Going Viral

“Is This Real Life?”

Going viral has become a buzzword and a goal for many people from marketers to the casual person on social media. Many strive to produce stellar content that is easily shareable, entertaining, and possibly informative that will spread all over the internet. Going Viral is how a piece of Internet content, such as a video, a blog post, a picture, etc., is viewed and shared at an exponential rate turning the formerly-unknown uploader and/or creator into an instant Internet celebrity. I’ve written about my attitude towards virality in a previous Daily Download where I previously hoped to write the perfect mixture of content, creativity, and context to go viral. It didn’t happen.

You may be familiar with David After Dentist, a YouTube video, about 7-year-old David DeVore Jr. after he visited the dentist and was still experiencing a side effect of anesthesia. David’s father filmed the boy asking hilarious questions such as “Is this real life?” and “Is this going to to be forever?” while they were still in the car. Seven months passed before David’s father uploaded the video to Facebook. Then after a high demand for people to see the video, it was uploaded to YouTube. In three days the video gained over 3-million views. Immediately, memes, spin-off videos, and even t-shirts were made about David. He went viral.

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The Hard Truth About Viral

Going viral is a dream many have and most will never achieve it. It’s a hard truth but a truth nonetheless. It’s generally accepted in order to go viral, a post has to receive over 5-million views in three to five days. This sounds easy with over 30-million unique visits a day to YouTube. Then take into consideration over 300 hours of video that is uploaded every minute,  according to Fortune Lords. That is a lot of competition for views. Going viral is a short-sighted tactic with the odds against you; however, there is hope of spreading your message.

Correlation Between Content and Congregation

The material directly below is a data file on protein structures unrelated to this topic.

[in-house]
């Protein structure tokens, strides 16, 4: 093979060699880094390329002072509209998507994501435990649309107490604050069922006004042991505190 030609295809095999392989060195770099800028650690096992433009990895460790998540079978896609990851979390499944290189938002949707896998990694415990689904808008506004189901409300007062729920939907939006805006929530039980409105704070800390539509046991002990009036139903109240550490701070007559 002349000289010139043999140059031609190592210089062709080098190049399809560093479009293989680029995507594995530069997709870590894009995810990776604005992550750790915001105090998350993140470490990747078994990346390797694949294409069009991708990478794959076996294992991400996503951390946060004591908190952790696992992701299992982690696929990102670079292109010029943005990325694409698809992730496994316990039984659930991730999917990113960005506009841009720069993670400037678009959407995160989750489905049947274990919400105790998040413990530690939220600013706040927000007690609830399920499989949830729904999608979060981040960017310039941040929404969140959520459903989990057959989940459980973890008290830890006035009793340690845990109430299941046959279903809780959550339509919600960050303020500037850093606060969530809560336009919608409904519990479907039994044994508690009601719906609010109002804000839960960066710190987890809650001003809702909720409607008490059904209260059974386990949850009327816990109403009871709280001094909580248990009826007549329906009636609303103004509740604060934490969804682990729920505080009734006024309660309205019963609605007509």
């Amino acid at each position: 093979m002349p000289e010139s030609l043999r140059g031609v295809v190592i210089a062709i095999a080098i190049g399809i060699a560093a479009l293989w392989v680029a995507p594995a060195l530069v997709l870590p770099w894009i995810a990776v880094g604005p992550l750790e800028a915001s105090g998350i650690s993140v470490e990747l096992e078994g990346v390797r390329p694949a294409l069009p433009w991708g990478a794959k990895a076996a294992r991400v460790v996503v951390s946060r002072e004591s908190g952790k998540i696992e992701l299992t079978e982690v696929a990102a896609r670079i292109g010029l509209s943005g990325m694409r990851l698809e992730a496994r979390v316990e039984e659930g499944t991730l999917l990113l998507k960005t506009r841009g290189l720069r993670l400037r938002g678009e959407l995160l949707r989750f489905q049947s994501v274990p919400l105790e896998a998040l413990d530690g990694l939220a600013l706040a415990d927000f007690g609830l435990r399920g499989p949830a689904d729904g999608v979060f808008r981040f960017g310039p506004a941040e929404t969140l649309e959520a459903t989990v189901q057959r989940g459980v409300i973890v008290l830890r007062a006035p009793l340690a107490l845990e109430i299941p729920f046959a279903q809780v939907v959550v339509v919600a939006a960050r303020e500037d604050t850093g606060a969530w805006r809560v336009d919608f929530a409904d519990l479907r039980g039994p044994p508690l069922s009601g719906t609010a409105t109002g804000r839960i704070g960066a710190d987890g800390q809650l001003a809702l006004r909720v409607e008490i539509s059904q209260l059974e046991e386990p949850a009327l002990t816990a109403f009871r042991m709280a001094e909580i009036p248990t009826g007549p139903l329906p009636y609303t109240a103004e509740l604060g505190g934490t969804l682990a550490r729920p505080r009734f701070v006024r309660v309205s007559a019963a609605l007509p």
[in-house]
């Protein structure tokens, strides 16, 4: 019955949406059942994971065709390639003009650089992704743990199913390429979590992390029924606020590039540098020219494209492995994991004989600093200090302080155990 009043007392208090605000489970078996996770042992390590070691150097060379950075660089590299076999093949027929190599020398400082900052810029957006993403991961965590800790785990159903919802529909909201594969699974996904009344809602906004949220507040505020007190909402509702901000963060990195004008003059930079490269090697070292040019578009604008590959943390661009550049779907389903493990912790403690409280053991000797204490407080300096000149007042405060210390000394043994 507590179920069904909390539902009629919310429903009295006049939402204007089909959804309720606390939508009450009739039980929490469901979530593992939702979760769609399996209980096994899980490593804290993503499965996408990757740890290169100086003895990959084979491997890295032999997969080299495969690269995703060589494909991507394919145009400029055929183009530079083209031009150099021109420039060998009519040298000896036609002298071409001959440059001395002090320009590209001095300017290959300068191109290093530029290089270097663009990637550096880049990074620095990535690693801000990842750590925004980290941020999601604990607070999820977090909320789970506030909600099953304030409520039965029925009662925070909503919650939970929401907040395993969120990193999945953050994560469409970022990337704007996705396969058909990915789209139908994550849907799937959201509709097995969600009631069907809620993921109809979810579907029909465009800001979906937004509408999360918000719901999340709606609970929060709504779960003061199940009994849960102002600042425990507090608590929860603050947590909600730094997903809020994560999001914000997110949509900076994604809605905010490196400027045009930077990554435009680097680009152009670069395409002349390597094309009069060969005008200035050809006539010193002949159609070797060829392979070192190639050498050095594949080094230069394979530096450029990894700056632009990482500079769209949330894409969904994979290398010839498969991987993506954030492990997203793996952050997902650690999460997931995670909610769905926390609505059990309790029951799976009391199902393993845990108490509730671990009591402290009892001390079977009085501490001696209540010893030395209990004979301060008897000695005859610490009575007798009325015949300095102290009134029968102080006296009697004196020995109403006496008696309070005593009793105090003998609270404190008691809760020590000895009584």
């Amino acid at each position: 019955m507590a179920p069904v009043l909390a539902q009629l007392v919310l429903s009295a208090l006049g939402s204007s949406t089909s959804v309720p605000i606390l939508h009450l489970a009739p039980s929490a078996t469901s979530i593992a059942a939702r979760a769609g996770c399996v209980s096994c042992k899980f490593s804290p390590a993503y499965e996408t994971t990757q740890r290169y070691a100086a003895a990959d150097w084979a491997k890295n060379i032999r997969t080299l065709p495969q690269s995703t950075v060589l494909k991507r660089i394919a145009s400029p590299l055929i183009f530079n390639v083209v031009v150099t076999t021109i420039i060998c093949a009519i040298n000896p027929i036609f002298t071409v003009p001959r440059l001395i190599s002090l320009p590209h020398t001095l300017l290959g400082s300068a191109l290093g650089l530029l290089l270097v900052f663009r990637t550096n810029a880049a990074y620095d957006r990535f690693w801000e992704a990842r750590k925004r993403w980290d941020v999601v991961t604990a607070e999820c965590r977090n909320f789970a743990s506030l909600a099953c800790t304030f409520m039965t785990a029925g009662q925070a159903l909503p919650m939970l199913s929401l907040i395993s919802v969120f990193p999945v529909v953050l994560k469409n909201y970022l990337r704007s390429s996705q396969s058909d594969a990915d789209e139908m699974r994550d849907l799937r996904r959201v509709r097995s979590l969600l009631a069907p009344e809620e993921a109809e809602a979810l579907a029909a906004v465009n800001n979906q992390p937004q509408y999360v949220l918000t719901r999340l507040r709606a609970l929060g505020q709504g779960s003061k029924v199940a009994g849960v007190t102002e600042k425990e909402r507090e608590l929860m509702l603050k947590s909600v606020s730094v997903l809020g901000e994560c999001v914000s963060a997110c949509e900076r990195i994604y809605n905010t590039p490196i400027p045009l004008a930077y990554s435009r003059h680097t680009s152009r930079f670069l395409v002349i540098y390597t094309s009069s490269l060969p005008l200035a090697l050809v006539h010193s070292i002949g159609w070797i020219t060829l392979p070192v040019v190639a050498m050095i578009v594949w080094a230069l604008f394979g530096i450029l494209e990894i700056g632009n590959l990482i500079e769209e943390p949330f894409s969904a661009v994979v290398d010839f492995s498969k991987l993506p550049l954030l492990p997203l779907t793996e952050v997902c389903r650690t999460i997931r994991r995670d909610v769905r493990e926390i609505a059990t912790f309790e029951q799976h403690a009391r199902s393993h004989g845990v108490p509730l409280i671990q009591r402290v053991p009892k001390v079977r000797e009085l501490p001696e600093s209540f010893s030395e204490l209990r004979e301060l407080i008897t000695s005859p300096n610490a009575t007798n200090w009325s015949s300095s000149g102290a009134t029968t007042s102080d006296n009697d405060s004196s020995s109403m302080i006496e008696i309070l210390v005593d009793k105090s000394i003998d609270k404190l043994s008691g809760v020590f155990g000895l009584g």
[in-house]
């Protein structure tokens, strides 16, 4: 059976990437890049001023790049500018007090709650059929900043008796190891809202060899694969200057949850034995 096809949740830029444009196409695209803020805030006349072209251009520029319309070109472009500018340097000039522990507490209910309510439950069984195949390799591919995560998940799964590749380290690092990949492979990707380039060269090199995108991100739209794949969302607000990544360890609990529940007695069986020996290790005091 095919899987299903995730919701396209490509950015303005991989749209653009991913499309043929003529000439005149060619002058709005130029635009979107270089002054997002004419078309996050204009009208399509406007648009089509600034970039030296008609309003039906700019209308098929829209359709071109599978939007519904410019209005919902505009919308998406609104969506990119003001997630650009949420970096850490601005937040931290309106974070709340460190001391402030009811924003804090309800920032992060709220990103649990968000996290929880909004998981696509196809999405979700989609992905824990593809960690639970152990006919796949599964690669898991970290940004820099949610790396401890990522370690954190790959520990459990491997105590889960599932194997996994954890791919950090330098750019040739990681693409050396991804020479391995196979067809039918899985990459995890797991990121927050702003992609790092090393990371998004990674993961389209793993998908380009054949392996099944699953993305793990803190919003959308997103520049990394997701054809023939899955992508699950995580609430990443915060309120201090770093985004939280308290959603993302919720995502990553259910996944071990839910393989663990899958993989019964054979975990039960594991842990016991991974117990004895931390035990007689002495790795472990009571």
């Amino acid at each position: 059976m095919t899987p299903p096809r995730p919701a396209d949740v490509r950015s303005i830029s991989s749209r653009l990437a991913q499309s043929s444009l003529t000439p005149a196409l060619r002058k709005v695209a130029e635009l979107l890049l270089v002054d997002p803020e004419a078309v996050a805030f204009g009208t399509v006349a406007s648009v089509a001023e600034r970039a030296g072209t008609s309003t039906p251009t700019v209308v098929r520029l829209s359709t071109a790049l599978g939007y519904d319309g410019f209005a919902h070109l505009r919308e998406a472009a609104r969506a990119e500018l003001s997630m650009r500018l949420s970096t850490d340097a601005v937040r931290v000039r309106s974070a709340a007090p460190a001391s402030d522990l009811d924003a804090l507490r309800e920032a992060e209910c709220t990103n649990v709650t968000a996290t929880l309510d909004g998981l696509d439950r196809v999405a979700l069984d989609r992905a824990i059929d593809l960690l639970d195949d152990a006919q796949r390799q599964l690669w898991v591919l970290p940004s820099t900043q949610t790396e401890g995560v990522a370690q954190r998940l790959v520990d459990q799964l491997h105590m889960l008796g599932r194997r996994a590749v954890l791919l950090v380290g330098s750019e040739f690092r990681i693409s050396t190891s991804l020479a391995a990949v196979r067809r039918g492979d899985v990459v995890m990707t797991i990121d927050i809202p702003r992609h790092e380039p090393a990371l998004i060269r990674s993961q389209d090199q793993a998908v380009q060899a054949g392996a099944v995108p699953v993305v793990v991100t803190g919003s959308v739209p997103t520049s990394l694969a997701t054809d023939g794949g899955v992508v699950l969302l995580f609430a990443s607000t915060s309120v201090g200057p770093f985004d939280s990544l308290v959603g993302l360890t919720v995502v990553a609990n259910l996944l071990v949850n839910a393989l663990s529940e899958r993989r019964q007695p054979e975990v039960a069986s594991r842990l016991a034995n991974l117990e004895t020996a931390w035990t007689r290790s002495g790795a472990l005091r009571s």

Statistics show there is a correlation between the number of Tweets issued from an account in Twitter and the number of followers of that account. Buffer, a social media management platform, indicated as the average of someone’s tweets increases so does the number of their followers. Twitter accounts with a massive following put in the work. They create and curate content for their audiences.

The Long, Slow Crawl

I argue that the long, slow crawl of putting out daily content is a better way to spread your message and gain a following than going viral. This is the way you get to put out content you are interested in and attract other people who are interested in it as well. When David DeVore’s father uploaded the video, he attracted people from all kinds of niches. Just because you gained 100,000 followers on Twitter or 13-million views on YouTube in a few days it does not mean you have an audience. How many of those people will come back to your content or care about what you have to say after the novelty of your viral post wears off?

Build a Community

You can also establish relationships as you are building your following with curated content. Social media should have two ways of communication with your audience, also known as your customers. If you are building relationships and understanding their needs, then you can more effectively cater to those needs with new content, new products, and new services. People love talking about their problems, but you will not understand your audience after overnight fame. Take the time to understand them. Listen to them. Enjoy the climb.

 

The question of the day: What’s your favorite viral post? Please comment below or Tweet us.

Until tomorrow.

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